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Issued
Fri, December 30th, 2011 - 7:00AM
Expires
Sat, December 31st, 2011 - 7:00AM
Forecaster
Kevin Wright
Avalanche risk The Bottom Line

Good morning. This is Kevin Wright with the Chugach National Forest Avalanche Information Center on Friday, December 30th at 7am. This will serve as a general backcountry avalanche advisory issued for Turnagain Arm with Turnagain Pass as the core advisory area (this advisory does not apply to highways, railroads, or operating ski areas).

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BOTTOM LINE

The avalanche danger is LOW with pockets of MODERATE for wind slabs, and cornices. The most common type of snow to be found right now is loose powder. Some areas at higher elevations will have wind-stiffened pockets, and may be prone to isolated slabs 1-2 feet deep or unstable cornices.

AVALANCHE DISCUSSION

We keep looking for the avalanche problem, but we haven’t found anything in the last couple days that bCNFAIC Staffs us too much. There are areas near the ridgetops where wind has built stiffer pockets. Despite this, people are skiing and riding some big exposed lines around Turnagain pass with no reported issues. We have received observations that some areas have a crust underneath the loose powder. This could become a problem if the wind picks up and blows that light loose snow into deeper slabs on top of the crust.

The surface snow in most areas is loose powder. Sluffing is possible where the loose snow falls away in a point release. Most people will find this to be a good thing, but it’s worth noting that even sluff avalanches can carry a punch and might need specific technique to avoid getting hurt. Check out this discussion on “sluff management”.

We’ve also gotten a few reports about glide activity in the last few days. Girdwood valley has experienced a few glide avalanches in remote areas. Some of the cracks in Turnagain Pass have visibly gotten larger, creating more of the crevasse hazards that we saw in November. Even in this colder weather the snow is moving, ever so slowly, as a cohesive unit.

MOUNTAIN WEATHER

Snow has been falling over the last week, 1-2 inches at a time. The next couple days will continue that trend with no major storm, but cold snow is possible each day. Wind has been light, and temperatures remain close to 0 degrees at 4000 feet.

The next storm could happen around Sunday, although the confidence in that prediction remains low.

CNFAIC Weather Page and the NWS forecast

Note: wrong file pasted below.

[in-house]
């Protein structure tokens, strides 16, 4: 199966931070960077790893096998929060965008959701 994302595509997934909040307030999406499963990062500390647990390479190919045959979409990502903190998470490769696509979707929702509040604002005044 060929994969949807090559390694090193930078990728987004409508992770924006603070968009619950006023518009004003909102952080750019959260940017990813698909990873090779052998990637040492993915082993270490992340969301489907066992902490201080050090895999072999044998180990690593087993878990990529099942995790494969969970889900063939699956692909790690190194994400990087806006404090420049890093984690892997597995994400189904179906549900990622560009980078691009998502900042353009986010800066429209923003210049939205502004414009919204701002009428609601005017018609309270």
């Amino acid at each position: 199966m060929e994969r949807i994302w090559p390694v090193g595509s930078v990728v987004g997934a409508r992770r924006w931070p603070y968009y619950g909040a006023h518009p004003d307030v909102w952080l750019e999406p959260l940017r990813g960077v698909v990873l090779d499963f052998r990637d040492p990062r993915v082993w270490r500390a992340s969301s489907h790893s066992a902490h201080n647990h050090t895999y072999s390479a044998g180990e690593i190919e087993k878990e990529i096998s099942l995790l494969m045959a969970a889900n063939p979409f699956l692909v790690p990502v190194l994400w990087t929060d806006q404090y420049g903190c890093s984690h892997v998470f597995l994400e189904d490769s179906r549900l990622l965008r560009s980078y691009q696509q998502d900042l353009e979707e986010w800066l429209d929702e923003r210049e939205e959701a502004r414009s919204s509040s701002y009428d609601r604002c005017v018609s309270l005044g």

I will issue the next advisory Saturday morning. If you get out in the backcountry we want to know what you are seeing. Please send us your observations using the button at the top of this page or give us a call at 754-2369. Thanks and have a great day.

Fri, December 30th, 2011
Alpine
Above 2,500'
1 - Low
Avalanche risk
Treeline
1,000'-2,500'
1 - Low
Avalanche risk
Below Treeline
Below 1,000'
1 - Low
Avalanche risk
0 - No Rating
1 - Low
2 - Moderate
3 - Considerable
4 - High
5 - Extreme
Avalanche risk Avalanche risk Avalanche risk Avalanche risk Avalanche risk
Travel Advice Generally safe avalanche conditions. Watch for unstable snow on isolated terrain features. Heightened avalanche conditions on specific terrain features. Evaluate snow and terrain carefully; identify features of concern. Dangerous avalanche conditions. Careful snowpack evaluation, cautious route-finding, and conservative decision-making essential. Very dangerous avalanche conditions. Travel in avalanche terrain not recommended. Extraordinarily dangerous avalanche conditions. Avoid all avalanche terrain.
Likelihood of Avalanches Natural and human-triggered avalanches unlikely. Natural avalanches unlikely; human-triggered avalanches possible. Natural avalanches possible; human-triggered avalanches likely. Natural avalanches likely; human-triggered avalanches very likely. Natural and human-triggered avalanches certain.
Avalanche Size and Distribution Small avalanches in isolated areas or extreme terrain. Small avalanches in specific areas; or large avalanches in isolated areas. Small avalanches in many areas; or large avalanches in specific areas; or very large avalanches in isolated areas. Large avalanches in many areas; or very large avalanches in specific areas. Very large avalanches in many areas.
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This is a general backcountry avalanche advisory issued for Turnagain Arm with Turnagain Pass as the core advisory area. This advisory does not apply to highways, railroads or operating ski areas.